Dombrowski Named UVa's 2006 ACC Football Legend
Oct. 10, 2006
Greensboro, NC – Virginia unanimous All-America offensive tackle Jim Dombrowski will be the former Cavalier player honored this year when the ACC presents its Football Legends class, the Conference announced Tuesday. The 2006 ACC Football Legends will be honored on December 1 and 2 at events and ceremonies surrounding this year’s Dr. Pepper ACC Football Championship Game in Jacksonville, Florida.
Dombrowski anchored Virginia’s offensive line for four straight seasons and earned unanimous All-America honors in 1985 as a senior. A two-time winner of the Jacobs Blocking Trophy as the ACC’s top blocker, he helped lead the resurgence of Virginia football under head coach George Welsh, leading the Cavaliers to three straight winning seasons. A first-round draft choice by the New Orleans Saints in the 1986 NFL Draft, he spent 11 seasons with the Saints, playing in a club-record 147 consecutive games.
Joining Dombrowski in this year’s 12-man class are former Heisman Trophy winners Doug Flutie (1981-84) of Boston College and Gino Torretta (1989-92) of Miami and a pair of Outland Trophy Winners in NC State’s Jim Ritcher (1976-79) and Maryland’s Randy White (1972-74).
Also announced Tuesday were Michael Dean Perry (1984-87), a consensus All-America defensive tackle from Clemson; All-America offensive tackle Art Gregory (1960-62) of Duke; William Floyd (1990-93), a triple threat fullback from Florida State; Consensus All-America defensive end Marco Coleman (1989-91) of Georgia Tech; consensus All-America defensive tackle William Fuller (1980-83) of North Carolina; National Football Foundation and Hall of Fame member wide receiver Carroll Dale (1956-59) of Virginia Tech and three-time all-ACC running back James McDougald (1976-79) of Wake Forest.
Flutie, who now serves as a college football analyst for ABC-TV, captured the Heisman Trophy in 1984 for the Eagles. Flutie, who set national career records for total offense (11,054) and passing yardage (10,579) during his career at Boston College, led the Eagles to a 30-11-1 record and to three postseason bowl appearances–at the time, the school’s first football post-season play in 40 years. In his senior season he also captured the Maxwell Trophy, the Davey O’Brien National Quarterback Award and numerous players of the year awards in leading BC to a 9-2 season and No. 5 national rankings.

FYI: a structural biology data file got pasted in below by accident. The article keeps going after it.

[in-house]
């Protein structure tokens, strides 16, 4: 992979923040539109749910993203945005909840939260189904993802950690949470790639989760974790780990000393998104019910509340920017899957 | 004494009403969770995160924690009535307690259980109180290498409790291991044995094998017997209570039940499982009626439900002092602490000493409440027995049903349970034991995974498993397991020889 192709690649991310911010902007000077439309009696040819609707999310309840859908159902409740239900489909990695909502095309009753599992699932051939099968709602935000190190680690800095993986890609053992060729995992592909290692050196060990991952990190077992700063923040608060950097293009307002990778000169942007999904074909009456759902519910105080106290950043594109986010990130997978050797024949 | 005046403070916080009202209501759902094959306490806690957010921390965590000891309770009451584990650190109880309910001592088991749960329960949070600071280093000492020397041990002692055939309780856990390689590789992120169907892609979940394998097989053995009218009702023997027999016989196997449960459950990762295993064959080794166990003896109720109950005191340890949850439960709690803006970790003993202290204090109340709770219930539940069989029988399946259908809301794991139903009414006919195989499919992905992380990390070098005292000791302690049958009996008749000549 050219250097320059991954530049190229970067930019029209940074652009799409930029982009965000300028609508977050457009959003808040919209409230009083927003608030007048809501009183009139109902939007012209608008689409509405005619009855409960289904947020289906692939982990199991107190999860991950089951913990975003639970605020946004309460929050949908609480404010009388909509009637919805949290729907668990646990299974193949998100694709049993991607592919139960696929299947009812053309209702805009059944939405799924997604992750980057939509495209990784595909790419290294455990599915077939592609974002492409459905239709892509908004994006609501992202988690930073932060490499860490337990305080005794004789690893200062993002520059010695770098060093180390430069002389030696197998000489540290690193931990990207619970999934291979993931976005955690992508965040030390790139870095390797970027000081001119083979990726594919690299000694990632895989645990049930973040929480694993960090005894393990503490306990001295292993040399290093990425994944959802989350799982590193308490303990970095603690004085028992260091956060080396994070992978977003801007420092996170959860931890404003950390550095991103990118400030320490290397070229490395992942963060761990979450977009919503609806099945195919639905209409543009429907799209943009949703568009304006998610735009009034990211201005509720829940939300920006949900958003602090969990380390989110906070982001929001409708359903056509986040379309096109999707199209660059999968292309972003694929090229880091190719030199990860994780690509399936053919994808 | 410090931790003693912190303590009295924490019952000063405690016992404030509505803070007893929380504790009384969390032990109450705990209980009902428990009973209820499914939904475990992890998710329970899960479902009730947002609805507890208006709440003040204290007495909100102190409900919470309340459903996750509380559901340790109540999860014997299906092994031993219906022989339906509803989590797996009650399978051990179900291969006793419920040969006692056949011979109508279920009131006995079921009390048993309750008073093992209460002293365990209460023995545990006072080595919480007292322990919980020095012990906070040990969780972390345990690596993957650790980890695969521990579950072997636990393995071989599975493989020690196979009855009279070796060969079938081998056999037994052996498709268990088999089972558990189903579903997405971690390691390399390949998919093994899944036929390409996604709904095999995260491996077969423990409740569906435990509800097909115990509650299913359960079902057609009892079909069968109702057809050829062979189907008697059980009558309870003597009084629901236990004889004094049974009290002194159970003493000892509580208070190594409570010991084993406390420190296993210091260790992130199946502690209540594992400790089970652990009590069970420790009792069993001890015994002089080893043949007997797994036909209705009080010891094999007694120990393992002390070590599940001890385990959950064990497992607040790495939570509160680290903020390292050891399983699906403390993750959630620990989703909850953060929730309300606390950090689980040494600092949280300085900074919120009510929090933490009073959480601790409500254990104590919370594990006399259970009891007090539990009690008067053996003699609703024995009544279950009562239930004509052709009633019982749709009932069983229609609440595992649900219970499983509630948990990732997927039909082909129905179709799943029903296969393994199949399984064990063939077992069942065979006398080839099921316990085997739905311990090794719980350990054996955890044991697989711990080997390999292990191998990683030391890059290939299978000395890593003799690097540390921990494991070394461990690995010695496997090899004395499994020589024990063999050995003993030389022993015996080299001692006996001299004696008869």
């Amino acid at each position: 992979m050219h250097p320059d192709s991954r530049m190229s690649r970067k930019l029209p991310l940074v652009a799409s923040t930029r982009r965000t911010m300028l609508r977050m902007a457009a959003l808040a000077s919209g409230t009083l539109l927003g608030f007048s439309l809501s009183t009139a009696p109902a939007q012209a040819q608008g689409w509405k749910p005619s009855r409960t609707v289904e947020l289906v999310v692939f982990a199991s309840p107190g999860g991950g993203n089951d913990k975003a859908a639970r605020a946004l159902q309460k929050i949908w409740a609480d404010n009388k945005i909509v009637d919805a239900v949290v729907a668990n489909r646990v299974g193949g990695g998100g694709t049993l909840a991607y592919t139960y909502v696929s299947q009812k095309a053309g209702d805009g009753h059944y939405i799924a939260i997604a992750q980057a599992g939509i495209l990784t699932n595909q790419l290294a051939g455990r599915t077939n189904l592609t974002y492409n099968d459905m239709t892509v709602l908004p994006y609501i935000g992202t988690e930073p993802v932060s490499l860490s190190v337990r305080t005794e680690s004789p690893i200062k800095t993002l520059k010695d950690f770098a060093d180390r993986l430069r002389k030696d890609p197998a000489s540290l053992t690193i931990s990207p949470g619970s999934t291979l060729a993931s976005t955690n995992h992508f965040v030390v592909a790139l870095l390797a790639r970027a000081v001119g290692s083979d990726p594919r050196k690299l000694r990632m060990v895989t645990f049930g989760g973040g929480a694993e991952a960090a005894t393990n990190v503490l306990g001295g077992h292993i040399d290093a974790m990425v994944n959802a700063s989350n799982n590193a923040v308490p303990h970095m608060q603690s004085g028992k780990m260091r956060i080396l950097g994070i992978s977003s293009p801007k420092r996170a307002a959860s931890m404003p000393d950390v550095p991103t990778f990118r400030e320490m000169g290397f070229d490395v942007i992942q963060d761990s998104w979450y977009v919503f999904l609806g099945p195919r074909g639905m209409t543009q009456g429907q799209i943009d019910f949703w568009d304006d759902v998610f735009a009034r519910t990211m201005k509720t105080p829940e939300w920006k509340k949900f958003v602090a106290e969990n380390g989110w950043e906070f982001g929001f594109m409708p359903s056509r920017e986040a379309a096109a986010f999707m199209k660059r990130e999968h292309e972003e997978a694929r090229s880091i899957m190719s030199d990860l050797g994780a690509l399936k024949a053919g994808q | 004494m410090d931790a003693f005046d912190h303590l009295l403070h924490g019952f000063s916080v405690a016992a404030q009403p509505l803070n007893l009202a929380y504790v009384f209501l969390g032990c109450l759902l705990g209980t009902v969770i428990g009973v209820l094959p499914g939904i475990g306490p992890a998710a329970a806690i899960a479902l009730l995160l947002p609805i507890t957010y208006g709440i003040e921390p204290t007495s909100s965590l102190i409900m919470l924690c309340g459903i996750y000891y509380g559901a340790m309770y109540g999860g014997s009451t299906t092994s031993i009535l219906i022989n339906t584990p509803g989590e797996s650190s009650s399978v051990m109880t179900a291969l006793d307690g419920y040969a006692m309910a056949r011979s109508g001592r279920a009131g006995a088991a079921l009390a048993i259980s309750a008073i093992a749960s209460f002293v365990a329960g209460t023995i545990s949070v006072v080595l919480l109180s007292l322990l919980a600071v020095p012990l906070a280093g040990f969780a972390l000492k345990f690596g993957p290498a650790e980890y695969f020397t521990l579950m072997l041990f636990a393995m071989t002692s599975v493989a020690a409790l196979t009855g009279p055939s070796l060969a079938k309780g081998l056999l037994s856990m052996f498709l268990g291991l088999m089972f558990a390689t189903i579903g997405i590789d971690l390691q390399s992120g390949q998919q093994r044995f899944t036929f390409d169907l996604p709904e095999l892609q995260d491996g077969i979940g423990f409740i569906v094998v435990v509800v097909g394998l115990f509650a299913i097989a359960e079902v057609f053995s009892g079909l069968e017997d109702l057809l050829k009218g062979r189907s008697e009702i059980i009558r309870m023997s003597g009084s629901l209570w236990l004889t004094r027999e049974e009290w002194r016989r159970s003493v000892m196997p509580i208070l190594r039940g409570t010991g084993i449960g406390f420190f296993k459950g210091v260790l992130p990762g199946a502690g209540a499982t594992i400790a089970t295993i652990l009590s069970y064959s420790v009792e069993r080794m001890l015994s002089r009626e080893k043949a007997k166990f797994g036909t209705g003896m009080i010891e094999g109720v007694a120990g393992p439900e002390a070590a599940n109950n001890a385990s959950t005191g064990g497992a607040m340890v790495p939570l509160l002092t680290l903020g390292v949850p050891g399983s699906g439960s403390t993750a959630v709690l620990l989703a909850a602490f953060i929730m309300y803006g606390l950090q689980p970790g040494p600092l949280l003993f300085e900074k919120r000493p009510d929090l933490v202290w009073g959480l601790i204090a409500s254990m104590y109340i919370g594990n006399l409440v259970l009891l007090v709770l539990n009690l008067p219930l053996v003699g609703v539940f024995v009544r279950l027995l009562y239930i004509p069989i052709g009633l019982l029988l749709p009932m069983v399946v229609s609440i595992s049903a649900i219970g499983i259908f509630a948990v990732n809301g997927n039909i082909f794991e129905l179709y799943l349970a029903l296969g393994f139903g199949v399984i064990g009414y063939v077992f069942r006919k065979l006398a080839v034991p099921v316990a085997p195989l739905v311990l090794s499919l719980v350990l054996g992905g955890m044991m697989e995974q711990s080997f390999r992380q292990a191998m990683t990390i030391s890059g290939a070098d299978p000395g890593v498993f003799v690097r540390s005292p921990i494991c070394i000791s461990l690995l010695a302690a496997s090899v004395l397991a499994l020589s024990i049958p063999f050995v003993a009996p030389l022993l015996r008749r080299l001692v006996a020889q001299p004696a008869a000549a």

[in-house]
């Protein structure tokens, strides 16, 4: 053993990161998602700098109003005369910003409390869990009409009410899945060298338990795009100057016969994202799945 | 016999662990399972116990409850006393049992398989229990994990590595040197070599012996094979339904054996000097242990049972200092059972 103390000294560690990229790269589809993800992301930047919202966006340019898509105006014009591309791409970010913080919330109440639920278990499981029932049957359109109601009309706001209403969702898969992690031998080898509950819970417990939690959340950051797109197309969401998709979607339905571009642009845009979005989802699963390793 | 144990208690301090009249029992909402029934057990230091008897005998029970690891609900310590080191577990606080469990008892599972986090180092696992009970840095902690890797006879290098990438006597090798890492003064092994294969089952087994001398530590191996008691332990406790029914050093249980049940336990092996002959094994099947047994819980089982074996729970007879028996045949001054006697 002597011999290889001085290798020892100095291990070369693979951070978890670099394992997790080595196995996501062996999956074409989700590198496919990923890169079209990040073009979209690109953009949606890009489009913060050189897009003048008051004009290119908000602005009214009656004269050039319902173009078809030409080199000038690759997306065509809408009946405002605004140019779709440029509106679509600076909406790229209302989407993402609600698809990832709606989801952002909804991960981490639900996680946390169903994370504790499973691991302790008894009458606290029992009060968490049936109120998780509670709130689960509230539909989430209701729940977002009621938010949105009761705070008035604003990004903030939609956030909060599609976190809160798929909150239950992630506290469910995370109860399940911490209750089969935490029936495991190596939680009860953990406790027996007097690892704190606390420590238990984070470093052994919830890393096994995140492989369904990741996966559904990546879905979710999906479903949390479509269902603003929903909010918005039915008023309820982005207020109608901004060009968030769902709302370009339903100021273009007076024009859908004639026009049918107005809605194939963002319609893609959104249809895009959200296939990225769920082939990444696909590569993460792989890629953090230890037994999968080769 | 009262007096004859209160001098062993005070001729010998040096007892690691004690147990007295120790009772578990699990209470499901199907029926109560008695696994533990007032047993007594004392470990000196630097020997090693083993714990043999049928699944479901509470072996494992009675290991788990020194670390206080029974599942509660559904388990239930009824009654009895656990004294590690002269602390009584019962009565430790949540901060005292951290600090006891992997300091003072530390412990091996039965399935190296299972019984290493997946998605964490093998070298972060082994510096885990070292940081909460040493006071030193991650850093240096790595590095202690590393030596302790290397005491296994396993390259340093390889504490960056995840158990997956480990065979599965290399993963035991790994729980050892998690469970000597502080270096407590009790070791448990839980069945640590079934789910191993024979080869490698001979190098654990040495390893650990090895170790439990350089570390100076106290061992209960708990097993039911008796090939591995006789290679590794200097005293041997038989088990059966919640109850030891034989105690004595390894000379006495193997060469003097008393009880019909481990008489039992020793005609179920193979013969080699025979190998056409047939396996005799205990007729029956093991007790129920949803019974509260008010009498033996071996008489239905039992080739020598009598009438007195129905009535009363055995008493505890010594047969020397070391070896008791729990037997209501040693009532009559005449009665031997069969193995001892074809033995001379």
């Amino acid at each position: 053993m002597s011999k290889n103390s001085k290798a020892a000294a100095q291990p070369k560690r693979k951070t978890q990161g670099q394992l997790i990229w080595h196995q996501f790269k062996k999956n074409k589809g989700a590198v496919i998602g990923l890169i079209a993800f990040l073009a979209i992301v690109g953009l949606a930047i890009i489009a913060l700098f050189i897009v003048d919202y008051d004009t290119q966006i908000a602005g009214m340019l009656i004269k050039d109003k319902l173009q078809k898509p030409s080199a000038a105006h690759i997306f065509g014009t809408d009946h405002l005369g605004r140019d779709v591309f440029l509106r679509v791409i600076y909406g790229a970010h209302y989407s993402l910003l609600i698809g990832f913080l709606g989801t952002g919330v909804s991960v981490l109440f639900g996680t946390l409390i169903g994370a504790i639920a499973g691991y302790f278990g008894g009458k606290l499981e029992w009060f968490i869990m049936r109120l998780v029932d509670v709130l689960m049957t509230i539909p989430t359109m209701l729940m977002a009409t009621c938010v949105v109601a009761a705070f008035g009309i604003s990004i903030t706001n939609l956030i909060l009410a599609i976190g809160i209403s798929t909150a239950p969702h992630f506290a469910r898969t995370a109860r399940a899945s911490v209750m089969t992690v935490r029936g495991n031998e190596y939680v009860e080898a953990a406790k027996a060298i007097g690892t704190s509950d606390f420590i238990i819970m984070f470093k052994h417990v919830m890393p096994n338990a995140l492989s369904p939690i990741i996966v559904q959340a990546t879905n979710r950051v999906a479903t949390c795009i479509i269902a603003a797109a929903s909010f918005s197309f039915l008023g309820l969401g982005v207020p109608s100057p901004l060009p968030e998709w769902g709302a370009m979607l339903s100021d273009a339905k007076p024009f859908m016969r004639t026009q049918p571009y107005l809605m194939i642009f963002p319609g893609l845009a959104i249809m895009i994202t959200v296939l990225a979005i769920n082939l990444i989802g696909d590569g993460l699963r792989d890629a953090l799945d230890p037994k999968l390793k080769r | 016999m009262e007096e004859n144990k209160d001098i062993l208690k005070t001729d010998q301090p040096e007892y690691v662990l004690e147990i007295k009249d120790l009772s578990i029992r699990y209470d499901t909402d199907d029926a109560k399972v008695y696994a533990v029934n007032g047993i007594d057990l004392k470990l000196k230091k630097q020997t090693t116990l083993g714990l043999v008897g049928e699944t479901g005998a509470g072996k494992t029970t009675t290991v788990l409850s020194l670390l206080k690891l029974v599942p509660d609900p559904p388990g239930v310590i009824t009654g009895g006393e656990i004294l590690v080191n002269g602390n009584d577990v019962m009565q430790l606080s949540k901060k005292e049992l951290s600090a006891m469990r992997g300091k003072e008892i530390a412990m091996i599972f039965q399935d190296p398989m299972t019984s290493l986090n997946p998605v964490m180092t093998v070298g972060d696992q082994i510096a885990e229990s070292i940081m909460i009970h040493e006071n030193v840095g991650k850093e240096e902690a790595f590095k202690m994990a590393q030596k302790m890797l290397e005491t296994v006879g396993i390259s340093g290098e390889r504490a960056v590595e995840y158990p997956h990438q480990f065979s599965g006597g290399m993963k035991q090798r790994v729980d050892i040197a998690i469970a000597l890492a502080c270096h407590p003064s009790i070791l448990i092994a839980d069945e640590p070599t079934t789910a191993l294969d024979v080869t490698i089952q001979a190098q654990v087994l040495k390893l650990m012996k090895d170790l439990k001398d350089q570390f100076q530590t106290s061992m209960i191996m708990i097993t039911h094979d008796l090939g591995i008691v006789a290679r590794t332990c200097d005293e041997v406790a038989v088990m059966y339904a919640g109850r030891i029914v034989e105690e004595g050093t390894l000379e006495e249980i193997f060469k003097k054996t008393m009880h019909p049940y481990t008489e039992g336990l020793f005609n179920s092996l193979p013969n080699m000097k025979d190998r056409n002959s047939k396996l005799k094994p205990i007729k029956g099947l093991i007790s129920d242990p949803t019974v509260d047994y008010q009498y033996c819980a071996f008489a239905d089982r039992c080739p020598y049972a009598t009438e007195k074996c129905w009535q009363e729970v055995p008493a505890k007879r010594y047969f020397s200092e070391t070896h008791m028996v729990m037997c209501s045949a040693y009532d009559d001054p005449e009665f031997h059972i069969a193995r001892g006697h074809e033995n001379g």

Torretta, the 1992 Heisman Trophy winner, is one of a great line of Miami quarterbacks, still holds Miami career records for passing yards (7,690), completions (555) and total offense (7,722). He led Miami to the 1991 National Championship and to 23 consecutive victories during the 1991-92 seasons and earned the Davey O’Brien and Johnny Unitas Quaterback Awards and the Maxwell Trophy in addition to the Heisman in 1992.
Ritcher won the 1979 Outland Trophy and is considered one of the most gifted centers in college football history, is a two-time consensus All-America who led NC State to the 1979 ACC Football Championship. Though not big, he was extremely fast and athletic for an offensive lineman, many times blocking three defenders on the same play. After college, Ritcher played 16 years in the NFL, earned three All-Pro honors and appeared in four Super Bowls with the Buffalo Bills.
White won the 1974 Outland and Lombardi Trophies and is one of the most feared defenders in ACC history, was a dominant defensive force for Maryland’s 1974 ACC Championship team earning the Outland and Lombardi Trophies in the process. Named the ACC Player of the Year that year, he was also a unanimous first-team All-America. Regarded as perhaps the quickest defensive lineman to play the game, White went on to an All-Pro 14-year career with the Dallas Cowboys of the NFL.